Getting rid of your lawn? Follow our plan for a beautiful garden AND happy neighbors

March 29, 2023

Making the switch to less lawn requires prep work. You can’t let the lawn go wild on its own, because it may not attract pollinators, and it certainly won’t make your neighbors happy!

A lawn won’t spontaneously turn into a garden or meadow — it is much more than throwing away your lawn mower.  Do your research or consult with an expert who knows about transitioning from lawns. And don’t sell that lawnmower or weedwhacker. In most cases, you’ll still need it to maintain clean edges.

Talk to your neighbors

Communication is the best way to minimize disagreements and keep everyone happy. Tell your neighbors what your intentions are. Sometimes our imagination or fear gets the best of us, so if your neighbors know what you are doing upfront, they are less likely to look at it negatively and they’ll come to you first with questions or concerns.

Signs are another good technique to educate neighbors. You could have your garden certified through the National Wildlife Federation or if it is a County RainScape, put up a RainScape sign.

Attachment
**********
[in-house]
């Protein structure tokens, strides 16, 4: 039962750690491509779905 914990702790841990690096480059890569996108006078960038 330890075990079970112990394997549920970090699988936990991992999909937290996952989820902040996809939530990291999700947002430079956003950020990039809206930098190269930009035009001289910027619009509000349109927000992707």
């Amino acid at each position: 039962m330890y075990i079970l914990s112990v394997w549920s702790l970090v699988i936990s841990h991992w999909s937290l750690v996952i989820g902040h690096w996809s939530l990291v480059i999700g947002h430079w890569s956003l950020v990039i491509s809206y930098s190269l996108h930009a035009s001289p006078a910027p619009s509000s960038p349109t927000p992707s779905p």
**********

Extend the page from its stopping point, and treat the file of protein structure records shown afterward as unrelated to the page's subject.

Start in the least visible part of your property

If possible, we suggest you start with the backyard, and not the front. Your front yard is more likely to be subject to weed complaints, and neighbors grumbling as they pass by.  It will also allow you to learn from the experience before moving to the more visible parts of your property.

Neighbor grumbling is completely natural. Many folks have become accustomed to the look of lawns in their communities, and make a connection between meadows and tall grasses with disarray, mess, and pests. By following some of these tips, you’ll hopefully minimize the grumbles, and eventually, turn your neighbors opinions around.


Maintain a really good border around your new meadow or garden area.